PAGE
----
Understanding animal movement and population size is a challenge for researchers studying any megafauna species. Sea turtles though, add a whole additional level of complexity. These wide-ranging, swift, charismatic animals spend much of their time underwater and in remote places. When trying to track down and count turtles, this obstacle to understanding population size becomes a full-on barricade.
Changes in temperature and available food determine where and when animals move, reproduce, and survive. Our understanding of how environmental change impacts biodiversity and species survival is well-established at the landscape, country and global scales. But, we know less about what could happen at finer space and time scales, such as within habitats, where behavioural responses by animals are crucial for daily survival.
Simulating Movement and Daily Survival with Individual-Based Movement Models
Key questions at these scales are how the states of individuals (things like body temperature and nutritional condition) influence movement decisions in response to habitat change, and how these decisions relate to patchiness in microclimates and food. So we need tools to make reliable forecasts of how fine-scale habitat use will change under future environments. Individual-based movement simulation models are powerful tools for these kinds of studies. They let you construct habitats that vary in temperature and food conditions in both space and time and ask ‘what if’ questions. By populating these models with activity, behaviour, and movement data of animals, we can simulate different habitat conditions and predict how animals will respond to future change. Continue reading →
Researchers from Canada and the USA found that tree and shrub genetics can be used to produce more accurate predictions of when leaves will burst bud in the spring. Their study was published in Methods in Ecology and Evolution.
Although climate sceptics might find it hard to believe with this year’s endless snow and freezing temperatures, climate change is making warm, sunny early springs increasingly common. And that affects when trees start to leaf out. But how much?
The challenges of collecting DNA samples directly from endangered species makes understanding and protecting them harder. A new approach promises cheap, rapid analysis of genetic clues in degraded and left-behind material, such as hair and commercial food products.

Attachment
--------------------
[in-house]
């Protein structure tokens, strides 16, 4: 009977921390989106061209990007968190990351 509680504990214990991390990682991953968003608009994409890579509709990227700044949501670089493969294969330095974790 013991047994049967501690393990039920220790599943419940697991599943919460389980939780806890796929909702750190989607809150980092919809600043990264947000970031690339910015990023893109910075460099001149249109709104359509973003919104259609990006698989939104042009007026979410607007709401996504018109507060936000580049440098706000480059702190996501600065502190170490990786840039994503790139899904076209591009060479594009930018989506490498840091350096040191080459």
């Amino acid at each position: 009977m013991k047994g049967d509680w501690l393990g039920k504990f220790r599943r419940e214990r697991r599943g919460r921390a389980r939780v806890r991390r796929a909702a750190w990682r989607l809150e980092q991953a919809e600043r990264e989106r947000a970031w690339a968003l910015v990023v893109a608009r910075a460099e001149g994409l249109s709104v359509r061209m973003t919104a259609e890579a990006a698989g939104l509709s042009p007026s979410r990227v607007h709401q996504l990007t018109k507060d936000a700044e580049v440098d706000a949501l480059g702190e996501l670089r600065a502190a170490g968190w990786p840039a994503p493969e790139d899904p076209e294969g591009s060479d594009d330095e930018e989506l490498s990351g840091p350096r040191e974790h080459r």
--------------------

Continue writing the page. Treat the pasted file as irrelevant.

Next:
The key to solving a mystery is finding the right clues. Wildlife detectives aiming to protect endangered species have long been hobbled by the near impossibility of collecting DNA samples from rare and elusive animals. Continue reading →
A study led by researchers at the University of Southampton has used data collected by volunteer bird watchers to study how the importance of wildlife habitat management depends on changing temperatures for British birds.
The team studied data from the British Trust for Ornithology’s Bird Atlas 2007 – 11 on the abundance of the Eurasian jay over the whole of Great Britain. The University of Southampton researchers focused on jays for this trial as they are a species of bird known to frequent a mixture of different natural environments. Continue reading →
The way that bats acrobatically navigate and forage in complete darkness has grasped the interest of scientists since the 18th century. These seemingly exotic animals make up one in four mammalian species and play important roles in many ecosystems across the globe from rainforests to deserts. Yet, their elusive ways continue to fascinate and frighten people even today. Over the last 200 years, dedicated scientists have worked to uncover how bats hunt and navigate using only their voice and ears while flying at high speed in complete darkness. Still, the inaccessible lifestyle of these small, nocturnal fliers continues to challenge what we know about their activities in the wild.